This is the most straightforward way that comes to mind.
You could use another 555 timer (or an RC circuit equivalent) set to a period of 3 seconds and a duty cycle (ON-time) of 1 sec and OFF-time of 2 secs. The 555 output would be connected to an NPN transistor's (T1) base (standard CE config) to switch it on/off at intervals, according to its duty cycle. An inverter IC (or just another transistor) will also be needed.
The supply pin of the 2-sec 555 will be connected to the collector of T1. The collector of T1 will also be connected to the inverter input, while the inverter's output should be connected to the supply pin of the 1-sec 555; this is so that both 555s are never ON at the same time. The outputs of both original 555s should be connected to the LED with a current-limiting resistor in series. A diode should be at each output to prevent current from flowing from one output to the other.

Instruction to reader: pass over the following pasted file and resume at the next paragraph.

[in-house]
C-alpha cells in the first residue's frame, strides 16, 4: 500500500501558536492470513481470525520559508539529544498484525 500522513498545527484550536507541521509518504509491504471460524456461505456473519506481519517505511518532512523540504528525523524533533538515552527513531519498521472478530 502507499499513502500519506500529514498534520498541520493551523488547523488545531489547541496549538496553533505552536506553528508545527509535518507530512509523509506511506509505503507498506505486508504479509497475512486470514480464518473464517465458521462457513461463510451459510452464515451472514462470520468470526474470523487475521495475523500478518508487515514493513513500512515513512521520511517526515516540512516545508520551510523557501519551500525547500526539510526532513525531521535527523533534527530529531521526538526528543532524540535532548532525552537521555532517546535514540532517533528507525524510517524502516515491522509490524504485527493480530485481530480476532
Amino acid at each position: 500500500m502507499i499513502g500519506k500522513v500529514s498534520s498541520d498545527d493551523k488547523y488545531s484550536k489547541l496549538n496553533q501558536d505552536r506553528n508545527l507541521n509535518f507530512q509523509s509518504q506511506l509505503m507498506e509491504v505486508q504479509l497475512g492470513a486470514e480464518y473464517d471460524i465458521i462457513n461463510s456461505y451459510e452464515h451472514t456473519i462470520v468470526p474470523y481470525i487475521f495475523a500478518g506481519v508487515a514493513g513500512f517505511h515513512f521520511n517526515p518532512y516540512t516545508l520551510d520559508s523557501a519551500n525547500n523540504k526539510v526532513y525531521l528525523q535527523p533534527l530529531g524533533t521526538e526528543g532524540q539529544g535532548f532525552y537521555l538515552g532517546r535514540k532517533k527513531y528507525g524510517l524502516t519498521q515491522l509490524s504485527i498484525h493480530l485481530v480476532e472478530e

It should all work as follows:
At first, the Master 555 output goes HIGH.
During the Master 555's 1-sec ON-time, T1's collector is at 0V. Therefore, the 2-sec 555 is OFF and the 1-sec 555 is ON, because of the inverter.
The 1-sec 555 generates its waveform within a second. T
he Master 555 output then goes LOW, thereby turning off T1, and it begins its 2-sec OFF-time.
T1's collector is HIGH, so the 2-sec 555 is ON and the 1-sec 555 is OFF, again because of the inverter.
The 2-sec 555 generates its pulse.
The Master 555 output goes HIGH again and so on.
Further tuning will be needed of course. An MCU would accomplish this with no more than a few lines and far lesser complexity so I presume you have a good reason for using this method instead.